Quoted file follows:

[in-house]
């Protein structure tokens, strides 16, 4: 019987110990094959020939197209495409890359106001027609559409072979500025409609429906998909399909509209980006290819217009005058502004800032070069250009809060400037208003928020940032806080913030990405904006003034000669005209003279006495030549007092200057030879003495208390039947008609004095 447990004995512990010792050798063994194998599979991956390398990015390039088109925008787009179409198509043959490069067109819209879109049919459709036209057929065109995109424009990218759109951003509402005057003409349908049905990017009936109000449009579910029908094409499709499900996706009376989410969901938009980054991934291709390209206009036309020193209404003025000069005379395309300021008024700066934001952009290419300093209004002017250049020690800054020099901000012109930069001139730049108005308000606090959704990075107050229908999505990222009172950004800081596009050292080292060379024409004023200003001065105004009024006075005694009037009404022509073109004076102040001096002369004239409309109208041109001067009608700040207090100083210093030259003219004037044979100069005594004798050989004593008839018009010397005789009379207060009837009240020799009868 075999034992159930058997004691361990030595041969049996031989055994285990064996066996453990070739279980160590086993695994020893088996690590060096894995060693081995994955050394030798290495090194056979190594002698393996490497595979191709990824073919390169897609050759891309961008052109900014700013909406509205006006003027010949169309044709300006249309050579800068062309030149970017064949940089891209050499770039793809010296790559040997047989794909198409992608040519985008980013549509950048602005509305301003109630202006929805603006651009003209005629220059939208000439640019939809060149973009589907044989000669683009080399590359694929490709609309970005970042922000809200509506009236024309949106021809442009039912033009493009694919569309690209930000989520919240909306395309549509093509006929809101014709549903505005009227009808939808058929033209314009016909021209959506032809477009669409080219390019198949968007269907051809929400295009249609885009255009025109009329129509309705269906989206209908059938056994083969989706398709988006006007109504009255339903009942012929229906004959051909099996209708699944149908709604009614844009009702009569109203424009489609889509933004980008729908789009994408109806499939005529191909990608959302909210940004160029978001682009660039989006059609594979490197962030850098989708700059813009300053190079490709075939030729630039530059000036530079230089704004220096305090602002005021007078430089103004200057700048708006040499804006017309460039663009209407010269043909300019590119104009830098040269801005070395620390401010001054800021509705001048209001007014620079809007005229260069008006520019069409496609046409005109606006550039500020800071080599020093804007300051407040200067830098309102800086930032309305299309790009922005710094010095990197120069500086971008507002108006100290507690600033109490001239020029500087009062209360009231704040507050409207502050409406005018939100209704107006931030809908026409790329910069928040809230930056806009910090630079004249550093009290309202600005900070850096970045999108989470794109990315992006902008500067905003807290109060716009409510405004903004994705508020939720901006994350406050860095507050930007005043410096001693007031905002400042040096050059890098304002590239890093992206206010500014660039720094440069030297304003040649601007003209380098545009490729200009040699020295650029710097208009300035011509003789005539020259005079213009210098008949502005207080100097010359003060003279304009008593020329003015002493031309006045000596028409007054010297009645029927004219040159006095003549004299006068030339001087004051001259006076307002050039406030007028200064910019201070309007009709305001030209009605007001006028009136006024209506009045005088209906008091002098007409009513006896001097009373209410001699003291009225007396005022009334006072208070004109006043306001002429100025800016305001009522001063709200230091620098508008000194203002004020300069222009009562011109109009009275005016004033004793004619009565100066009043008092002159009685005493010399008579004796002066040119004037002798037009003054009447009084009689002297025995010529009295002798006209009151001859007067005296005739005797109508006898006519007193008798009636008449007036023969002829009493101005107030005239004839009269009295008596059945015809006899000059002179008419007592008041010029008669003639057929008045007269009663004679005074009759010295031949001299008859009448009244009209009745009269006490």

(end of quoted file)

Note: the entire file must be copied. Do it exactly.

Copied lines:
[in-house]
């Protein structure tokens, strides 16, 4: 019987110990094959020939197209495409890359106001027609559409072979500025409609429906998909399909509209980006290819217009005058502004800032070069250009809060400037208003928020940032806080913030990405904006003034000669005209003279006495030549007092200057030879003495208390039947008609004095 447990004995512990010792050798063994194998599979991956390398990015390039088109925008787009179409198509043959490069067109819209879109049919459709036209057929065109995109424009990218759109951003509402005057003409349908049905990017009936109000449009579910029908094409499709499900996706009376989410969901938009980054991934291709390209206009036309020193209404003025000069005379395309300021008024700066934001952009290419300093209004002017250049020690800054020099901000012109930069001139730049108005308000606090959704990075107050229908999505990222009172950004800081596009050292080292060379024409004023200003001065105004009024006075005694009037009404022509073109004076102040001096002369004239409309109208041109001067009608700040207090100083210093030259003219004037044979100069005594004798050989004593008839018009010397005789009379207060009837009240020799009868 075999034992159930058997004691361990030595041969049996031989055994285990064996066996453990070739279980160590086993695994020893088996690590060096894995060693081995994955050394030798290495090194056979190594002698393996490497595979191709990824073919390169897609050759891309961008052109900014700013909406509205006006003027010949169309044709300006249309050579800068062309030149970017064949940089891209050499770039793809010296790559040997047989794909198409992608040519985008980013549509950048602005509305301003109630202006929805603006651009003209005629220059939208000439640019939809060149973009589907044989000669683009080399590359694929490709609309970005970042922000809200509506009236024309949106021809442009039912033009493009694919569309690209930000989520919240909306395309549509093509006929809101014709549903505005009227009808939808058929033209314009016909021209959506032809477009669409080219390019198949968007269907051809929400295009249609885009255009025109009329129509309705269906989206209908059938056994083969989706398709988006006007109504009255339903009942012929229906004959051909099996209708699944149908709604009614844009009702009569109203424009489609889509933004980008729908789009994408109806499939005529191909990608959302909210940004160029978001682009660039989006059609594979490197962030850098989708700059813009300053190079490709075939030729630039530059000036530079230089704004220096305090602002005021007078430089103004200057700048708006040499804006017309460039663009209407010269043909300019590119104009830098040269801005070395620390401010001054800021509705001048209001007014620079809007005229260069008006520019069409496609046409005109606006550039500020800071080599020093804007300051407040200067830098309102800086930032309305299309790009922005710094010095990197120069500086971008507002108006100290507690600033109490001239020029500087009062209360009231704040507050409207502050409406005018939100209704107006931030809908026409790329910069928040809230930056806009910090630079004249550093009290309202600005900070850096970045999108989470794109990315992006902008500067905003807290109060716009409510405004903004994705508020939720901006994350406050860095507050930007005043410096001693007031905002400042040096050059890098304002590239890093992206206010500014660039720094440069030297304003040649601007003209380098545009490729200009040699020295650029710097208009300035011509003789005539020259005079213009210098008949502005207080100097010359003060003279304009008593020329003015002493031309006045000596028409007054010297009645029927004219040159006095003549004299006068030339001087004051001259006076307002050039406030007028200064910019201070309007009709305001030209009605007001006028009136006024209506009045005088209906008091002098007409009513006896001097009373209410001699003291009225007396005022009334006072208070004109006043306001002429100025800016305001009522001063709200230091620098508008000194203002004020300069222009009562011109109009009275005016004033004793004619009565100066009043008092002159009685005493010399008579004796002066040119004037002798037009003054009447009084009689002297025995010529009295002798006209009151001859007067005296005739005797109508006898006519007193008798009636008449007036023969002829009493101005107030005239004839009269009295008596059945015809006899000059002179008419007592008041010029008669003639057929008045007269009663004679005074009759010295031949001299008859009448009244009209009745009269006490």